As the new year begins, it gives me an opportunity to reflect on all that I have to be thankful for in Rifle, on what issues may impact the community in 2013, and what the Rifle Police Department can do to positively address those issues.
Two items immediately come to mind:
With the school shooting at Sandy Hook Elementary School still fresh in our minds, school safety takes a front seat. There have been many suggestions as to what it will take to keep our kids safe. The one sure fact is that we need to be working together to create a local solution. Many efforts are already under way to do just that.
Garfield County Sheriff Lou Vallario is hosting a countywide response conference for local first responders and educators, in an effort to begin the establishment of a countywide response protocol.
Garfield School District Re-2 Superintendent Dr. Susan Birdsey and I have started communications to ensure our response plans are synchronized. In having these conversations, it is clear that both the school district and law enforcement have already given this much thought.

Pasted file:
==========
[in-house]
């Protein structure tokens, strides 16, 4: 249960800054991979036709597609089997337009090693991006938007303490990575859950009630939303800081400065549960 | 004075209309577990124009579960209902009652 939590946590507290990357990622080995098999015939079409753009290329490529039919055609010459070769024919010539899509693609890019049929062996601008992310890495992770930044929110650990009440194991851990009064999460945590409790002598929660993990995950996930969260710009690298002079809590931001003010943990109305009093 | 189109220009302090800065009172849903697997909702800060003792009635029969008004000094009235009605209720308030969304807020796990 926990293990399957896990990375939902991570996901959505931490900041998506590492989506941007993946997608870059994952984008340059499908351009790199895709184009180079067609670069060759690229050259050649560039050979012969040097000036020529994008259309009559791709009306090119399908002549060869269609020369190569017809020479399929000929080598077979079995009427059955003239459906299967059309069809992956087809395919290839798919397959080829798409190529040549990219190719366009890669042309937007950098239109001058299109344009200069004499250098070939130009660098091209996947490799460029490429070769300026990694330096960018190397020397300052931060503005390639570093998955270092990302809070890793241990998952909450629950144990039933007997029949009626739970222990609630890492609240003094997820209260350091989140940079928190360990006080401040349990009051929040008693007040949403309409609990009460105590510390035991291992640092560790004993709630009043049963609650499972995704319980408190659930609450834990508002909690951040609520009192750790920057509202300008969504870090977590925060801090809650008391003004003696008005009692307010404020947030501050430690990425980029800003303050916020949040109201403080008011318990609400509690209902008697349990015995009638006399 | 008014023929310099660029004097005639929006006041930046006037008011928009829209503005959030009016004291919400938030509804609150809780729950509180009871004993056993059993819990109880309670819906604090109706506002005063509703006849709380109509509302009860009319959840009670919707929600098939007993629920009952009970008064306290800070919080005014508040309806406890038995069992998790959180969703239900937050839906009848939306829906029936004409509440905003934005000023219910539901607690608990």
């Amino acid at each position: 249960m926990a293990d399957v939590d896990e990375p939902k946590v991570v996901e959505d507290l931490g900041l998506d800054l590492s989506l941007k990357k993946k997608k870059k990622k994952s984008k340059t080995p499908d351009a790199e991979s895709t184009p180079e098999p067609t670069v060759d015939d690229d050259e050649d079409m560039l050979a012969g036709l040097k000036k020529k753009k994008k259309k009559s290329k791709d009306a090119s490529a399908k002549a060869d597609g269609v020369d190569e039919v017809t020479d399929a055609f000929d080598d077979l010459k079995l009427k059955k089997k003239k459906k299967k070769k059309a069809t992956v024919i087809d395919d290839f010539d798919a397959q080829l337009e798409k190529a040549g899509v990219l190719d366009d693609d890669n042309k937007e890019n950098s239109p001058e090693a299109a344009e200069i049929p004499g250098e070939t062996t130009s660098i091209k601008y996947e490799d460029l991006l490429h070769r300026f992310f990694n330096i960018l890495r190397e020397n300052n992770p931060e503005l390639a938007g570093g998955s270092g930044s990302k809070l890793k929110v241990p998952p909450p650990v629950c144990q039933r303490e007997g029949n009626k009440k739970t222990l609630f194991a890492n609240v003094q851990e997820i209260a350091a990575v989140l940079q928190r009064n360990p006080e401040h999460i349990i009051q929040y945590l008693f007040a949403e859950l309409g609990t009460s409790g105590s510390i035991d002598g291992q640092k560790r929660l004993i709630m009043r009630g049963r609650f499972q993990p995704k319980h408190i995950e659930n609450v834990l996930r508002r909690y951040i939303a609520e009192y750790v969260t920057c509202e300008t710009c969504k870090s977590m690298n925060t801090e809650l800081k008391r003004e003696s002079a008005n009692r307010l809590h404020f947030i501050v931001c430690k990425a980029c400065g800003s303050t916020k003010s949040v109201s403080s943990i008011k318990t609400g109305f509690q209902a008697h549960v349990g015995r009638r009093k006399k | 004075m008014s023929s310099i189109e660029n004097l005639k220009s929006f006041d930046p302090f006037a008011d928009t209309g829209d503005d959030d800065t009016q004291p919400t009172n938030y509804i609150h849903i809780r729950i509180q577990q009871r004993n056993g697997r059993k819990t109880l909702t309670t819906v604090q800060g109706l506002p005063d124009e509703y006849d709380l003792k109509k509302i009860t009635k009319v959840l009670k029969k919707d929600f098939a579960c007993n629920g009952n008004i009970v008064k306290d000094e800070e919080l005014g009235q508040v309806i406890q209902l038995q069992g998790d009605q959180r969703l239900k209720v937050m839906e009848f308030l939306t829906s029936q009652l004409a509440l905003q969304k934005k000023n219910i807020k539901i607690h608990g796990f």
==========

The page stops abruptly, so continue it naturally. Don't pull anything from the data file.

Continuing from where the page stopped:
School Resource Officer Marantino has been contacting our school administrators to review procedures and initiate training and drills to reinforce our local response. While it is premature to detail plans, I can say this will be a focus in 2013.
Another issue in the forefront is the effect substance abuse has on Rifle, as it has on every community in Colorado. While Amendment 64 has dominated the drug issue news of late, the passage of the initiative to legalize possession of marijuana does nothing to address the damage done to individuals, families, and the community as a result of substance abuse.
As a law enforcement officer for the past 29 years, I have seen thousands of people in crisis due to the use of drugs, and Rifle is no exception. As we move into 2013, we need to re-evaluate how we respond to this problem, with the restrictions that this new law will place on us.
I will, of course, respect the will of the voters, but I also feel that it will be more difficult for us to proactively address a problem that has an impact on all of us.
We will continue to promote education, prevention, intervention and enforcement, along with other community organizations, to try to minimize what has become a comprehensive social problem.
The Rifle Police Department remains steadfastly committed to the safety of the citizens of Rifle, and also grateful for all the support we receive. And continued community support will be critical as we move toward a safer community.
John Dyer is the chief of police in Rifle.